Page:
COVID-19 Facts for Persons with Disabilities

Mar 19, 2020

As cases of COVID-19 continue to rise in the United States, we know there are many questions, especially from those we care for that have neurological conditions. The CDC cautions that persons with underlying medical issues, such as neurological conditions, may be at risk of serious COVID-19, regardless of age. They define neurological conditions to include brain injuries, spinal cord injuries, multiple sclerosis (MS), stroke, cerebral palsy and muscular dystrophy, among others.

This is a new virus and therefore there are a lot of unknowns.  It is an emerging and rapidly evolving situation. What we do know, is there are some specific precautions you can take to protect yourself and reduce community transmission of the virus. Dr. Michael Ajluni, Medical Director of the Neuroscience Unit at DMC Rehabilitation Institute of Michigan (RIM) and Dr. Michael Bush-Arnold, Medical Director of the Spinal Cord Injury Unit at RIM, provide some helpful information and guidelines for persons with disabilities.

What is Covid-19?

COVID-19 is the disease caused by the new coronavirus that emerged in China in December 2019. It is a respiratory illness that can spread easily from person to person. Symptoms include cough, fever and shortness of breath. There is no coronavirus vaccine yet.

Are persons with neurological conditions at greater risk of COVID-19?

Currently those at greatest risk of infection are persons who have had close contact with a person who has symptomatic, confirmed COVID-19. It is possible, that persons with neurological conditions that impair lung function or require a ventilator, and others with immunocompromising disorders like MS, may be at risk for more severe outcomes.  “Lung capacity and volume can be impaired in persons with a spinal cord injury and other types of neurological conditions,” says Dr. Bush-Arnold.  “Getting a deep breath or producing a strong cough to clear your lungs of fluid or mucous, may be hampered by muscles not working as strongly as they should. Temperature control can also be an issue in some persons with neurological conditions, making a fever more difficult to control,” he adds.

What precautions should I take?

“Persons with disabilities should follow the same recommendations from the Centers for Disease Control (CDC),” says Dr. Ajluni. This includes:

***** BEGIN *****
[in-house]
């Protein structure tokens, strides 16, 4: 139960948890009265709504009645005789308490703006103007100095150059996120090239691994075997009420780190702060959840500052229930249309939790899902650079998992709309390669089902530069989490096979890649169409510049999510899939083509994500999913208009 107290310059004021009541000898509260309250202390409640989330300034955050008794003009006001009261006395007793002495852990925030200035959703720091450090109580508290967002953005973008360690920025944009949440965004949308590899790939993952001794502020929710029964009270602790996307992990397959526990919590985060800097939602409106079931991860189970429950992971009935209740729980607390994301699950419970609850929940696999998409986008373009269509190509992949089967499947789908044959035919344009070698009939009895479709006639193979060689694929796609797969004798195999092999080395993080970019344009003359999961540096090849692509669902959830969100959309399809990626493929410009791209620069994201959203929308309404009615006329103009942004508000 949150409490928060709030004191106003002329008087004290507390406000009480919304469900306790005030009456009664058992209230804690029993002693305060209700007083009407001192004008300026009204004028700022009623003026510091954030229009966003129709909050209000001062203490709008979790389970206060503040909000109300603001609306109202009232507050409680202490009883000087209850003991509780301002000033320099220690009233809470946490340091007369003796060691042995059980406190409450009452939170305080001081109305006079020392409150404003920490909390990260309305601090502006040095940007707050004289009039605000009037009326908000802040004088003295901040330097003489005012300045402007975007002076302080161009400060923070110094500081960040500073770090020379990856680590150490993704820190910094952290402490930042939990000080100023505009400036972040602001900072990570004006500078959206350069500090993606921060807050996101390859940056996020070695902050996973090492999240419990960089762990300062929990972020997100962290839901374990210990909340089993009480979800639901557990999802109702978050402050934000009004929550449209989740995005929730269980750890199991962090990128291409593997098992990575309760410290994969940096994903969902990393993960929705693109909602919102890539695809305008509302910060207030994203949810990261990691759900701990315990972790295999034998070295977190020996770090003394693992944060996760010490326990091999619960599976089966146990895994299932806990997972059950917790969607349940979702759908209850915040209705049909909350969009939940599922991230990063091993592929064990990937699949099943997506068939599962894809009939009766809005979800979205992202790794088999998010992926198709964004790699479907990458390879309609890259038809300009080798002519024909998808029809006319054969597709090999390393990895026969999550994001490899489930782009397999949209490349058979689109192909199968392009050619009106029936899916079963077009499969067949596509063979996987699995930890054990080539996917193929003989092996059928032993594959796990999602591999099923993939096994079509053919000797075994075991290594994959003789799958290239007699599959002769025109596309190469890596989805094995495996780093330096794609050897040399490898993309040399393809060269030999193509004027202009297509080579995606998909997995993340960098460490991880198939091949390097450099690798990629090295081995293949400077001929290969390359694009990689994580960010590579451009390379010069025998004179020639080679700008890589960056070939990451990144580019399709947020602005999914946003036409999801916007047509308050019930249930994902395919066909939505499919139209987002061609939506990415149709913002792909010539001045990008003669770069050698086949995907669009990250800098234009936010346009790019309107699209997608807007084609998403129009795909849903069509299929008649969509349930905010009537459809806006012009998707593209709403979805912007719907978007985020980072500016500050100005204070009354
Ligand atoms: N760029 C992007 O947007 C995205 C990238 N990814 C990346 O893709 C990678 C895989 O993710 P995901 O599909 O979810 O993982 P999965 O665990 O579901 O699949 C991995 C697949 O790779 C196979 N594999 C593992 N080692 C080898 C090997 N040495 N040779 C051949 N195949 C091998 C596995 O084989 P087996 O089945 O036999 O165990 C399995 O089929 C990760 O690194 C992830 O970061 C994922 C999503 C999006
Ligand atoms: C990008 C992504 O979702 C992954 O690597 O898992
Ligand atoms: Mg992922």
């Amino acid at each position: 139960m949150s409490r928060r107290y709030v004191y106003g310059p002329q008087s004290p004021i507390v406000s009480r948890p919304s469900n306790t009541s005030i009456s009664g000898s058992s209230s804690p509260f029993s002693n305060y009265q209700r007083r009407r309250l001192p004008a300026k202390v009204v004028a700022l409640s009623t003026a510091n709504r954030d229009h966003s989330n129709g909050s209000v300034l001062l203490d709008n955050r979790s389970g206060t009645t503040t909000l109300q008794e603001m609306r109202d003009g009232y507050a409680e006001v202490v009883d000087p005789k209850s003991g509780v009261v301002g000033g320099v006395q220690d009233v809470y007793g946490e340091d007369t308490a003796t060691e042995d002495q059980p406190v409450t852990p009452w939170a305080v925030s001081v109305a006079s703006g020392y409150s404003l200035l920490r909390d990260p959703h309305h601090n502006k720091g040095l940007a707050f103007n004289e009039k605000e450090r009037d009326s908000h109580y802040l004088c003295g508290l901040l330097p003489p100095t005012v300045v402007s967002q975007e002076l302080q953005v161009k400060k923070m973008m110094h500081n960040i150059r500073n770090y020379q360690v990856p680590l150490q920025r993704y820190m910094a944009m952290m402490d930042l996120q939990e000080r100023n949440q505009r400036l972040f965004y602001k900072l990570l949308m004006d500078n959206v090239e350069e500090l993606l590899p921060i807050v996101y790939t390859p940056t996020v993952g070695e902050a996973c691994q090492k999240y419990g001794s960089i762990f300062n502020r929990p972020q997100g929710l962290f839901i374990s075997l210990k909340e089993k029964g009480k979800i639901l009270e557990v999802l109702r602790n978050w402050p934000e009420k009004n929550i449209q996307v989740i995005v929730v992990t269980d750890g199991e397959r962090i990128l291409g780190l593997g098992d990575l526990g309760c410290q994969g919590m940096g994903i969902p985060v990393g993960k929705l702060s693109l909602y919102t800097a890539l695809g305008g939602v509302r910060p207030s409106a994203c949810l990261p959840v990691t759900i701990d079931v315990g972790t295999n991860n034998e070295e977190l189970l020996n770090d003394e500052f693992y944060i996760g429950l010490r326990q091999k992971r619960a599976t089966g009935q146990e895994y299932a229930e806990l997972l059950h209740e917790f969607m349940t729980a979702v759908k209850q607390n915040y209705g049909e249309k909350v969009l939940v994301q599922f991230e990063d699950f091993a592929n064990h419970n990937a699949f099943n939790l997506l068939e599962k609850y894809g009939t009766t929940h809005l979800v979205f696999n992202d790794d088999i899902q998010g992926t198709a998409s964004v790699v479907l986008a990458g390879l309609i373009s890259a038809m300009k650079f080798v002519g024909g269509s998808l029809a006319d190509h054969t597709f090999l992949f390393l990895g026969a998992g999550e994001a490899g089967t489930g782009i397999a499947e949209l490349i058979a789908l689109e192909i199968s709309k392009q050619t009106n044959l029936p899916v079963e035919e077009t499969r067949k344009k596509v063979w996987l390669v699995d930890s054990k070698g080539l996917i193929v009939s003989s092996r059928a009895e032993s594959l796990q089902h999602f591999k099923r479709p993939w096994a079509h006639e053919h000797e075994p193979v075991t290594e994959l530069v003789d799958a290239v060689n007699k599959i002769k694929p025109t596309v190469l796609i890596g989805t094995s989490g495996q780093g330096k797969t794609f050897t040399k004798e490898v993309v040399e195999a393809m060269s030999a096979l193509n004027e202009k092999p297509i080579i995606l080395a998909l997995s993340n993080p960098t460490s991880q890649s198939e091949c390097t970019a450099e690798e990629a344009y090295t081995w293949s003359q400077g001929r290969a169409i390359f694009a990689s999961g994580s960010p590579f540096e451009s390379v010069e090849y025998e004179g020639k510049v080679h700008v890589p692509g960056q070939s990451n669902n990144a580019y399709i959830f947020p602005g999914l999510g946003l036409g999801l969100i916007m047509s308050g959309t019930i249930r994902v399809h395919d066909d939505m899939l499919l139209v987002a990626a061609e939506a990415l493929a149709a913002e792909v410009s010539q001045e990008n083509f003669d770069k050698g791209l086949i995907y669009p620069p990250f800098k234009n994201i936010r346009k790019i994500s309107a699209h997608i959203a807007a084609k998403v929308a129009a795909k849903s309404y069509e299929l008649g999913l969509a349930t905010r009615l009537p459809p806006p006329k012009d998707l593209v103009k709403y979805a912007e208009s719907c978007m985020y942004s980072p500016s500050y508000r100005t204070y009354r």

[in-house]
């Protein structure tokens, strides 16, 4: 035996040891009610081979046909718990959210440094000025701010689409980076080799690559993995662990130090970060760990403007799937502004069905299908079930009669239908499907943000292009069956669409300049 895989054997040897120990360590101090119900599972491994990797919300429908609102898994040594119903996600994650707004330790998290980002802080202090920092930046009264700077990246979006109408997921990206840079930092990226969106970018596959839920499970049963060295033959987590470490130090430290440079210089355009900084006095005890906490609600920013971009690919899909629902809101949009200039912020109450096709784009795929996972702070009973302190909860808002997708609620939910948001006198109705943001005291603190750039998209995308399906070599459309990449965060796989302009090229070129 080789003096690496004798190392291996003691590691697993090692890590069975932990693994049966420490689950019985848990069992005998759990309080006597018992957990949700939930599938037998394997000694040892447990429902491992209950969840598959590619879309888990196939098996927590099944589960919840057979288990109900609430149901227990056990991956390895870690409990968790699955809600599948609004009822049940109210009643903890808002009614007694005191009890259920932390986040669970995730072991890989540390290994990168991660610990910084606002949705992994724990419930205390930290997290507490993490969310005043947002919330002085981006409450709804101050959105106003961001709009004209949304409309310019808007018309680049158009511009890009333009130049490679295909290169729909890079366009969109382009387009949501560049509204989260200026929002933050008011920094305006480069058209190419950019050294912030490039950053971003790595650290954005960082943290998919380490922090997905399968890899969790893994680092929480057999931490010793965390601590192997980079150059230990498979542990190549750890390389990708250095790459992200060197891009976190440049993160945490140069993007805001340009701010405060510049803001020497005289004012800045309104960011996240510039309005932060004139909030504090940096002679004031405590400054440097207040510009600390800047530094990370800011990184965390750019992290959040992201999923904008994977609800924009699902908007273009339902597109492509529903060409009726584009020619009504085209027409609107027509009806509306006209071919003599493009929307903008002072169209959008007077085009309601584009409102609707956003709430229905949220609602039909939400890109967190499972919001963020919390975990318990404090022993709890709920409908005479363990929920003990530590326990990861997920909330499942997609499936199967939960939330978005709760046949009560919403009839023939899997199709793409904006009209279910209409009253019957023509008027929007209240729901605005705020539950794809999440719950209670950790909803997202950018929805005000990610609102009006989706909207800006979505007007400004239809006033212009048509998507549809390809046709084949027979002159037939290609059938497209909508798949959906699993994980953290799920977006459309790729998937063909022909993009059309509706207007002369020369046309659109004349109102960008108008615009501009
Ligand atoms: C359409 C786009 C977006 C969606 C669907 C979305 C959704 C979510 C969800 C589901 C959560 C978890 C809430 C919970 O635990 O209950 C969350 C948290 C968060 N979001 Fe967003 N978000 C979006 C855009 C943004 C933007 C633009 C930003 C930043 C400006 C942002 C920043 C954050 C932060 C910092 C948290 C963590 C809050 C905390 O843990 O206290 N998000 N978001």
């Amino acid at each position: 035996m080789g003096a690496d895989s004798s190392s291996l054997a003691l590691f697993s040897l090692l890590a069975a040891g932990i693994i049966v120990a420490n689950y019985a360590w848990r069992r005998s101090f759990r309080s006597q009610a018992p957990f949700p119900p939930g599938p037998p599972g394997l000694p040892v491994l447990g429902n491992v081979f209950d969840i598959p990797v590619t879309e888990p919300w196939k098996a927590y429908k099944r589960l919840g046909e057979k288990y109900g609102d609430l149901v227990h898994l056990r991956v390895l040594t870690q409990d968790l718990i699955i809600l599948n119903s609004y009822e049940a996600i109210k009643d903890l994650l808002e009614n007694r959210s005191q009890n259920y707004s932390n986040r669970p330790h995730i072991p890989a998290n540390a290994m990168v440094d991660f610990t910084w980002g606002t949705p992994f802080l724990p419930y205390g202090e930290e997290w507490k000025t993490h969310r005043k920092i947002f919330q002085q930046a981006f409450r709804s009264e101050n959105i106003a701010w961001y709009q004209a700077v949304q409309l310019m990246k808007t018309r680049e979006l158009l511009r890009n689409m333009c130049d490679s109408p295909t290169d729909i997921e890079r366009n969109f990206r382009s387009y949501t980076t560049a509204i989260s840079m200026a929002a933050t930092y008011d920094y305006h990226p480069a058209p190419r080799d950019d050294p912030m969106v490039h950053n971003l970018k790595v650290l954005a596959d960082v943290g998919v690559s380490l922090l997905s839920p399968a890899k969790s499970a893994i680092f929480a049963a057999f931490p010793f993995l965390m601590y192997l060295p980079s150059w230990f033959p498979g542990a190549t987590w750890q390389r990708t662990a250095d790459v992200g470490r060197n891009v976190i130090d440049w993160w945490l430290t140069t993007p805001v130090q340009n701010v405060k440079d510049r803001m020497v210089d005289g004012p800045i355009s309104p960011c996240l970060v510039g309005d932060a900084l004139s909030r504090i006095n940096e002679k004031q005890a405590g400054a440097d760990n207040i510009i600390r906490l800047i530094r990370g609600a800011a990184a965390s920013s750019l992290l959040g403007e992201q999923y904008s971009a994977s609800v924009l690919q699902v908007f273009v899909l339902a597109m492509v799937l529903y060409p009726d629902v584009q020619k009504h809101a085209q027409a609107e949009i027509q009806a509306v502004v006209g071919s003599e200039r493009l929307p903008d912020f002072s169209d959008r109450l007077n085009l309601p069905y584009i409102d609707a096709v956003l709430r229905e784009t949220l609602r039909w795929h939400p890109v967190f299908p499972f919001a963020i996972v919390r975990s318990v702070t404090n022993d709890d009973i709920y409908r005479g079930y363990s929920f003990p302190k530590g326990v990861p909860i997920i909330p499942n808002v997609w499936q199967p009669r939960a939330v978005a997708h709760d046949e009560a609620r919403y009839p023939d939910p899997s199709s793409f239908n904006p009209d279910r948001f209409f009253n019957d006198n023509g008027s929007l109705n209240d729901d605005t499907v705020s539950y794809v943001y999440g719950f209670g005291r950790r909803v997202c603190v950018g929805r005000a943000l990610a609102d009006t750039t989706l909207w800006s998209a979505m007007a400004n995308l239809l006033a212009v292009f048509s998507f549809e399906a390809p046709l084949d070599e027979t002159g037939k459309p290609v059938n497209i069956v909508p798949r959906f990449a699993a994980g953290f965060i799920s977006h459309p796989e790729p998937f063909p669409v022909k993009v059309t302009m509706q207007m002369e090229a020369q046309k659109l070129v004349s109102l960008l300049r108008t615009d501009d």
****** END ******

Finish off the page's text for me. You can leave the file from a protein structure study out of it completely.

• Individuals at risk of severe illness should stay home and keep away from others who are sick
  • Wash your hands frequently for at least 20 seconds. If you have limited use of your hands or arms, and reaching a sink is difficult, use hand sanitizer that contains at least 60% alcohol.
  • Avoid touching your nose, eyes and mouth
  • Avoid non-essential travel and  travel to affected areas
  • Cough into your elbow, do not cover your cough with your hand
  • Be sure to regularly disinfect surfaces that are frequently touched like counter tops, personal devices, faucet handles, toilets and door knobs. For wheelchair users, use bleach wipes to disinfect your push rims or joy stick.

What precautions should I take if I rely on a caregiver?

For people who rely on a caregiver for daily personal assistance, COVID-19 can be especially worrisome. What if my caregiver is sick? What if my caregiver can not work? Dr. Ajluni recommends:
  • Ask your caregiver to wear gloves or wash their hands every time they arrive,  touch you, or provide food prep or feeding assistance
  • Ask your caregiver to wear a mask if someone close to him/her is sick
  • Encourage your caregiver not to come to work if they are sick
  • Have a back up plan if your caregiver gets sick or the homecare agency has a shortage of providers. Are there backup attendants or family members or friends who could help with certain tasks? Prepare anyone you may need to rely on in an emergency.
  • For more recommendations, visit the Center for Disability Rights

How should I be prepared?

“Maintain a supply of medications, food, medical supplies and other essentials,” says Dr. Bush Arnold. Consider alternative shopping options such as curbside pickup or online deliveries. If you have a service animal or pet, make sure you also have ample food and supplies.

What are we doing?

At DMC Rehabilitation Institute of Michigan, we are working closely with our infectious disease experts and closely monitoring guidelines from the CDC to keep our patients, staff, and community safe. Currently, we have restricted all visitors to the hospital and the DMC has set up an after hours COVID-19 hotline from 5:00 pm to 8:00 am, 7 days a week, for those who have questions. The number is 1-888-DMC-3370. 

What should I do if I think I might have COVID-19?

If you develop a fever, cough, sore throat or shortness of breath, isolate yourself from others and call your physician. If you don’t have a physician, call the Michigan Department of Health and Human Services at 888-535-6136. Please DO NOT go to a clinic, urgent care or emergency room unless you need that level of care. If you do need emergent care, call ahead if possible.  For general information about COVID-19, please visit the Michigan Department of Health and Human Service’s website at

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